And now suppose that a player or other representative of the NBA or some other sports organization came out and publicly announced that he hates people who hate homosexuals and thinks they should not be in the world or this country and that they should be fired from their jobs? Would it be right to fire THIS individual as well for his own hateful and derogatory comments?
I don't know exactly how to answer these questions. I'm inclined to think that Hardaway should not have been fired, especially if he issued more apologies. But I DO know that, as unpleasant and unfortunate as I found Hardaway's comments to be, I hope he gets a second chance.
Saturday, February 17, 2007
The people in Iraq don't want this. The people in America don't want this. The Iraq Study Group doesn't recommend it. The Democrats are against it. Most of the people in his own party are against it, even though many of them wouldn't say so out loud. But George Bush, he knows better. That is a kind of arrogance that is very hard to swallow at this point, especially when it's costing this many lives. Even the pope -- remember he said something bad about the Muslims a few months ago? The infallible pope came out and said, "Geez, my bad. That came out wrong. I didn't mean that." Yeah, the pope can say he's sorry, but this recovering alcoholic from Midland, Texas, he can't even say he's wrong.
Wednesday, February 14, 2007
Tuesday, February 13, 2007
A young man walked into a Salt Lake City mall last night and calmly and indiscriminately shot to death two young women, two men, and a teenage girl and wounded four others before police killed him with a hail of gunfire after he failed to drop his weapon and surrender. Had the police not responded as quickly as they did--reports are that the gunman was "contained" within six minutes of the first gunshots fired--many more might have died or been wounded.
The question that comes to mind is, Why did this young man do what he did? Was it a case of "suicide by cop"? It's doubtful that he expected to live after he murdered those people. The fact that he responded to a command to surrender by firing shotgun blasts at police certainly suggests this.
But if he wanted to die, why did he want to kill as many innocent people as he could first? Whether Christian or not, don't most people fear "dying in sin" enough or feel sufficient uncertainty about what might await them in a possible afterlife that the last thing they would want to do just before dying is murder as many innocent people as possible?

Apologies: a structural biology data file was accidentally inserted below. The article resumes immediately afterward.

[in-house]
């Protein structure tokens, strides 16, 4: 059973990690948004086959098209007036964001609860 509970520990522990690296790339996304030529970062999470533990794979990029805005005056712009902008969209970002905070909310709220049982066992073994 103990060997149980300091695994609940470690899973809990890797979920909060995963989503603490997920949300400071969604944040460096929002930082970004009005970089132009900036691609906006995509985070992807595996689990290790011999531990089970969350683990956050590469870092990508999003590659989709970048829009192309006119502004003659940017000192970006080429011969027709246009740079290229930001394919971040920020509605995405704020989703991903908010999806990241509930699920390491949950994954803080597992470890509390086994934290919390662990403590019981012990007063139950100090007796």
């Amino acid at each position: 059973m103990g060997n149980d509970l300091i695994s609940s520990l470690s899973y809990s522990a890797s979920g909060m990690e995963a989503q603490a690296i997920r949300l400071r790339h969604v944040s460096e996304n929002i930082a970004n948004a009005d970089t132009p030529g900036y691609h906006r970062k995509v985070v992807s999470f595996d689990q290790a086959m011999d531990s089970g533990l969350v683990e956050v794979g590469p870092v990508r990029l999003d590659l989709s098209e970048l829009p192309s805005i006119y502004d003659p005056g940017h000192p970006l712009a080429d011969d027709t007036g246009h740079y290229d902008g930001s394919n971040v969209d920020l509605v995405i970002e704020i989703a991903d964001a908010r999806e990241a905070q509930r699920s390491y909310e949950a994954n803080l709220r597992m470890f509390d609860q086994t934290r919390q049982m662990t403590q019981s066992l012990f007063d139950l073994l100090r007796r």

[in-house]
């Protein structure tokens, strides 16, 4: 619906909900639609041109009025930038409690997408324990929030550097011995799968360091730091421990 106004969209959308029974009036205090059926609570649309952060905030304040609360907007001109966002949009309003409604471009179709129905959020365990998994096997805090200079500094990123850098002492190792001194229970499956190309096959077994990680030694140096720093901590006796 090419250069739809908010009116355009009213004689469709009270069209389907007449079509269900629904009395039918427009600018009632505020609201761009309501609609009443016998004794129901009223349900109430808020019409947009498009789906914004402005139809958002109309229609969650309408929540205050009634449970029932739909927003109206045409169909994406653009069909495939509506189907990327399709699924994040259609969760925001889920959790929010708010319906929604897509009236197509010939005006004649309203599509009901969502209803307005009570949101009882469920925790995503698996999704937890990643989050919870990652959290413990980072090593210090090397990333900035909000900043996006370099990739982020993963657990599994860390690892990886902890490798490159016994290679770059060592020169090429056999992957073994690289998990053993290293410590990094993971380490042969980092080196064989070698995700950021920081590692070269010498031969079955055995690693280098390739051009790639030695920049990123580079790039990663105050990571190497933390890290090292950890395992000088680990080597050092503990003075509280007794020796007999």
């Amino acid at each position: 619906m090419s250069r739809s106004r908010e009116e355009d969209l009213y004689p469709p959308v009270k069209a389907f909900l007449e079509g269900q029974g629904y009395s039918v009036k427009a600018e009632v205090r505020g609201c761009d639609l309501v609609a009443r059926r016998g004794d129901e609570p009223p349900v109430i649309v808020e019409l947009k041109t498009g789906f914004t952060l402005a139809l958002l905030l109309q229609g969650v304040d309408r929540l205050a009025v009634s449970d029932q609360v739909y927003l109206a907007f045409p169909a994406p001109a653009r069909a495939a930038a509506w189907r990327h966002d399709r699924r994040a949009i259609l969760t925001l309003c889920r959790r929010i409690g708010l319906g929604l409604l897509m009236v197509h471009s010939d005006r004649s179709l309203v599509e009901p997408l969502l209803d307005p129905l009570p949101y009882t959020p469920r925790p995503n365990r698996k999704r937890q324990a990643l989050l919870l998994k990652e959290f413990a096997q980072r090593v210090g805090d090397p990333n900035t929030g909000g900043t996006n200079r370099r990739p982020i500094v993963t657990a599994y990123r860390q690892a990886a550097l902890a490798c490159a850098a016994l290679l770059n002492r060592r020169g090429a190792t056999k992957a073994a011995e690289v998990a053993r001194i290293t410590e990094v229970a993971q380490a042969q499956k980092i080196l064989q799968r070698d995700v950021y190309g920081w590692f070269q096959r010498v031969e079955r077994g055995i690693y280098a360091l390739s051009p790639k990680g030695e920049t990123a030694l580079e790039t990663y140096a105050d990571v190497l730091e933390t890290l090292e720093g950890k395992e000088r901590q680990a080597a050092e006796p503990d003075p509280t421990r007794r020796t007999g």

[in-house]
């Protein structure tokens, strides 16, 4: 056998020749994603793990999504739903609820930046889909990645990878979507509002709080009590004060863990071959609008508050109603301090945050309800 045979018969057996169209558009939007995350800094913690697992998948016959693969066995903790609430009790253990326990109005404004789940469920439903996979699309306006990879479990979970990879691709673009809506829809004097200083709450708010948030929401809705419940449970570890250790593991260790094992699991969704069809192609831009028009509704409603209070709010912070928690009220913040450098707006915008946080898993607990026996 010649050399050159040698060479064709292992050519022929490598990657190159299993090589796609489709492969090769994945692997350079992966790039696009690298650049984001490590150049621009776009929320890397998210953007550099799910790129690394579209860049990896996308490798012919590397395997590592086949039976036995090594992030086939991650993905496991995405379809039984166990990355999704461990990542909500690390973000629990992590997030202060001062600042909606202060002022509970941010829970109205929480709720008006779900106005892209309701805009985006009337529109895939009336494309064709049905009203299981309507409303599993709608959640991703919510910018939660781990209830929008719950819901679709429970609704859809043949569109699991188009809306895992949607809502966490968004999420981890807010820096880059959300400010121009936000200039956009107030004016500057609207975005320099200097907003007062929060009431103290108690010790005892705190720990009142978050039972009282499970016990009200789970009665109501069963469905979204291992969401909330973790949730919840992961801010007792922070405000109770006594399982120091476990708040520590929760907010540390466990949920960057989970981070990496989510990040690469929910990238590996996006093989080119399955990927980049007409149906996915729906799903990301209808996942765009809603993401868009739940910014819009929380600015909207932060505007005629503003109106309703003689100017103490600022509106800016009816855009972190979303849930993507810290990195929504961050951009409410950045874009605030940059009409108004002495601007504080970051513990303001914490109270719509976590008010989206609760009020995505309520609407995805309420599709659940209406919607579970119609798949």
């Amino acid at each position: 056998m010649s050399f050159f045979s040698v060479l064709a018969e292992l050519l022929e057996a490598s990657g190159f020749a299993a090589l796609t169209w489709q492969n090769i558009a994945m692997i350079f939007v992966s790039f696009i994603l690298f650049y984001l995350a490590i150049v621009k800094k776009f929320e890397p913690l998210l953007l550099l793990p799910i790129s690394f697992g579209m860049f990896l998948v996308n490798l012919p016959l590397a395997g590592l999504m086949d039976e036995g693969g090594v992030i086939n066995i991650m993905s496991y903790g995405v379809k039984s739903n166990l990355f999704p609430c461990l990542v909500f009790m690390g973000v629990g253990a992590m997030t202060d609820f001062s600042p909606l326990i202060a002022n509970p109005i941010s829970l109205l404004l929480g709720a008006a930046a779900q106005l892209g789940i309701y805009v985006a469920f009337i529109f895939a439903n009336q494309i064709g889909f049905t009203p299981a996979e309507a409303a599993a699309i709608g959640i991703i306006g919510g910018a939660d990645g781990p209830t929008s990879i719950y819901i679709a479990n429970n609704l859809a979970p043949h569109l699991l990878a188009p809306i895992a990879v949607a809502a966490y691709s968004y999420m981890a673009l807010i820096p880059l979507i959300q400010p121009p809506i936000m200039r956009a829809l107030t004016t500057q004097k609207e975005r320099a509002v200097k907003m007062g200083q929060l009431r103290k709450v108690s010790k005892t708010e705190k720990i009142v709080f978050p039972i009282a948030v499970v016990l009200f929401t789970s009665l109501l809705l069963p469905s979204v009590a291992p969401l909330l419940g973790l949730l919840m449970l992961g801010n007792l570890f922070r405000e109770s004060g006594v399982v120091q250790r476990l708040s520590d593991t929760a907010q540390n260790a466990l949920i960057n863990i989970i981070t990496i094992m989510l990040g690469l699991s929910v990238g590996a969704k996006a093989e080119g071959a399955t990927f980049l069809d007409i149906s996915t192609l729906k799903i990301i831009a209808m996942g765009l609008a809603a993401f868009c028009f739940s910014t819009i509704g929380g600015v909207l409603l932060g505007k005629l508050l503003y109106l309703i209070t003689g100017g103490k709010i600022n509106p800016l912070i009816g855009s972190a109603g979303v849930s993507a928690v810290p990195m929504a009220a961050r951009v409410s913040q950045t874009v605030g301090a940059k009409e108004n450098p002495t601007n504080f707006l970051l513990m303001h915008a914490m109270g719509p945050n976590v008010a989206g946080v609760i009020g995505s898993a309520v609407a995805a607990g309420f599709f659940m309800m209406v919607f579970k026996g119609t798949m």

I don't know about you, but if I wanted the police to kill me, I'd be as much of a saint as I could be for as long as possible before the fateful moment. And when that moment came, I'd do something to attract the police's attention that didn't harm anyone, and I would point an unloaded gun at police to get them to shoot me.
Don't worry, I have no desire to commit suicide by cop or any other means. But if I did, I would be an agnostic male version of Mother Teresa beforehand. I wouldn't walk into a mall with a shotgun and handgun and start blowing away men, women, and girls out doing an evening's shopping.
What was he thinking?
Sunday, February 11, 2007
One problem, among many, that I have with Christianity is its stance on gay sex and gay marriage. The Catholic Church formally proclaims that all gay sex constitutes "intrinsically disordered" acts of "grave depravity" and "under no circumstances can they be approved." Most other Christian churches officially agree. They base their prohibition on biblical condemnations of homosexual acts and on the notion that gay sex violates the God-given procreative purpose of human sexuality. My counterargument to this has been that if it's permissible for heterosexual couples to have sexual relations without wanting or being able to have children, homosexual couples should be able to do the same. And when Christians reply that sex should only take place within marriage, I respond by stating that gays should be allowed to marry.
Well, it seems that the gay Washington Defense of Marriage Alliance agrees with me and has chosen a wonderfully ironic way to respond to Washington state's banning of gay marriage on the grounds that gay couples can't procreate. They are circulating a petition that would place on the ballot an initiative that would require married heterosexual couples to produce children within three years or have their marriages automatically annulled.
This group admits that the proposed law is "absurd" but argues: “For many years, social conservatives have claimed that marriage exists solely for the purpose of procreation. The Washington Supreme Court echoed that claim in their lead ruling. The time has come for these conservatives to be dosed with their own medicine.”
I couldn't agree more. What do you think?
Saturday, February 10, 2007
Obama has attracted extraordinary attention for a relatively inexperienced politician ever since his bedazzlingly brilliant keynote address at the 2004 Democratic convention. He has continued to deliver remarkable speeches since then including his keynote address at the Call to Renewal conference. Here is an excerpt from that speech urging people of all faiths and political persuasions to work together to achieve common goals and good: